Media outlets have reported that the U.S. Department of Justice raided the maritime industry’s “Box Club” meeting, which is more formally known as the meeting of the International Council of Containership Operators. Box Club meetings include the CEOs of all major container lines, and even though the meeting locations are not publicly disclosed, the DOJ managed to serve subpoenas in mid-March at the San Francisco meeting, including top executives at A.P. Moller-Maersk, Evergreen, the Orient Overseas Container Line, and Hapag Lloyd. Notably, the subpoena recipients are not U.S.-based companies—the DOJ may have used the Box Club meeting as an opportunity to exercise its subpoena power over foreign entities.

The maritime industry has historically operated under a sui generis antitrust regime. Prior to the enactment of the Ocean Shipping Report Act (“OSRA”) of 1998, carriers were permitted to jointly set rates, but they were prohibited from entering into confidential contracts with each other. OSRA substantially changed that regime. Under its terms, carriers were prohibited from fixing rates, but confidential contracts were legalized, and carriers began to enter into discussion agreements. If these discussion agreements are approved by the Federal Maritime Commission (“FMC”), the carriers are then allowed to discuss voluntary rate guidelines.

The Wall Street Journal notes that the subpoenas were served just a few weeks before three shipping alliances were set to go into effect: THE, Ocean, and 2M Alliances, all of which were schedule to become active on April 1. These alliances involve some of the companies that were subpoenaed, including Evergreen and the Orient Overseas Container Line, and in terms of volume, these alliances would have been responsible for the transport of 90% of all cargo across the world’s major trade routes.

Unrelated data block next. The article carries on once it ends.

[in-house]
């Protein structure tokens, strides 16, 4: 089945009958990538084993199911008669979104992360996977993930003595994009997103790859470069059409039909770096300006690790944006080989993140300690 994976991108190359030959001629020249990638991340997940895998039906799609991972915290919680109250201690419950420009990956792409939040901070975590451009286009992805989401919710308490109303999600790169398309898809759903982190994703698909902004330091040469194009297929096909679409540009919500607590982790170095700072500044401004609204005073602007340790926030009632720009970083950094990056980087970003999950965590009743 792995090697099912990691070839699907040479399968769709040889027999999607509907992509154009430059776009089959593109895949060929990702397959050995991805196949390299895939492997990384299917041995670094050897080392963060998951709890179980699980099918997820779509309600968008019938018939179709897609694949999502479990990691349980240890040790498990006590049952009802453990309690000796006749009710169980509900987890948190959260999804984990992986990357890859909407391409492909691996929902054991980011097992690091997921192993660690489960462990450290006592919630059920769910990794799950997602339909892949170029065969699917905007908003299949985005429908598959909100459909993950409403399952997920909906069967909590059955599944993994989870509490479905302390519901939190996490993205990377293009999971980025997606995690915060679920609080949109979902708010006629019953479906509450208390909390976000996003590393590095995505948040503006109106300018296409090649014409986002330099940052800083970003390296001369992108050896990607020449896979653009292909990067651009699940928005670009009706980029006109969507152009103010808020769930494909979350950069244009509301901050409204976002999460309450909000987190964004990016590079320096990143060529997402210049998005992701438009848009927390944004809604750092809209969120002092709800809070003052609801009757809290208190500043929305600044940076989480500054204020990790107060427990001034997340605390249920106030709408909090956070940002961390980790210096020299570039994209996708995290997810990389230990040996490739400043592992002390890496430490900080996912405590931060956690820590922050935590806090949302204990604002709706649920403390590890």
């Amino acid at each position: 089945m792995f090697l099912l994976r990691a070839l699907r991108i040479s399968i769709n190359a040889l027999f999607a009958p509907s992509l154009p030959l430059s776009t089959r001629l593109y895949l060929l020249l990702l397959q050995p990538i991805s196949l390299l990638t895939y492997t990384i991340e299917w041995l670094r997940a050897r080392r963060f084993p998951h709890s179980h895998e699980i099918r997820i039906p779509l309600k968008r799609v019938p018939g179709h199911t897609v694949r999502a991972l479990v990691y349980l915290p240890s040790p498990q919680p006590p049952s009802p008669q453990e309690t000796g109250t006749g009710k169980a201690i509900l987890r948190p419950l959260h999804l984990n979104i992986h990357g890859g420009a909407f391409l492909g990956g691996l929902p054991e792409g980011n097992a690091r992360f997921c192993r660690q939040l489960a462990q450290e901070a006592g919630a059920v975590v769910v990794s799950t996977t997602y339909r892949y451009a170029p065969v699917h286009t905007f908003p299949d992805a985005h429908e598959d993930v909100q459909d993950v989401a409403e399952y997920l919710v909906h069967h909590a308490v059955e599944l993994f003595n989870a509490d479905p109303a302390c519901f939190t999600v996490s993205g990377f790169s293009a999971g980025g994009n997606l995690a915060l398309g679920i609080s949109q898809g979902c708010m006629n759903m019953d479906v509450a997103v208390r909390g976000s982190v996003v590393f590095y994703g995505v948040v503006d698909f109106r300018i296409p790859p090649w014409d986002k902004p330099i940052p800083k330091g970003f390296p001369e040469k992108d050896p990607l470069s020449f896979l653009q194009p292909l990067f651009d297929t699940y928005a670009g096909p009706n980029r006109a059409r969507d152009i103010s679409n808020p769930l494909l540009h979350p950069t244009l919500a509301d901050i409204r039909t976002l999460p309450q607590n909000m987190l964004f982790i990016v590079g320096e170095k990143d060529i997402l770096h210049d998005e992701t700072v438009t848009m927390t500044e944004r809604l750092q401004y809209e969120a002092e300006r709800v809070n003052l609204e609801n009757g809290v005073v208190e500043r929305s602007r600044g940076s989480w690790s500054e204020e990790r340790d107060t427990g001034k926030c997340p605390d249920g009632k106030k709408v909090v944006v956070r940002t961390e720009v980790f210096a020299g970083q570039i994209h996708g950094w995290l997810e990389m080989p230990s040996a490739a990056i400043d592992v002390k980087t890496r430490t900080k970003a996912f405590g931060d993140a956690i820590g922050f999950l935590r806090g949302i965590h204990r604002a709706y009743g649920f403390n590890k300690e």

While these alliances were approved by the FMC, it does not appear as though the DOJ was on board with the FMC’s endorsement. In letters dated September 19 and November 22, 2016, the DOJ criticized the OCEAN and THE alliances. The DOJ explained that these two proposed alliances “will result in a significant increase in concentration in the industry as the existing four major shipping alliances are replaced by only three.”

The DOJ also noted that the alliances will “facilitate coordination in an industry that is already prone to collusion,” flagging that four companies which are slated to join the THE Alliance were indicted or have pled guilty in connection with a worldwide conspiracy involving price fixing, bid-rigging, and market allocation among roll-on, roll-off shipping. Some commentators have also speculated that because carriers have long had the ability to discuss pricing with each other, the maritime industry is particularly vulnerable to illegal activity.

We will report back with further developments.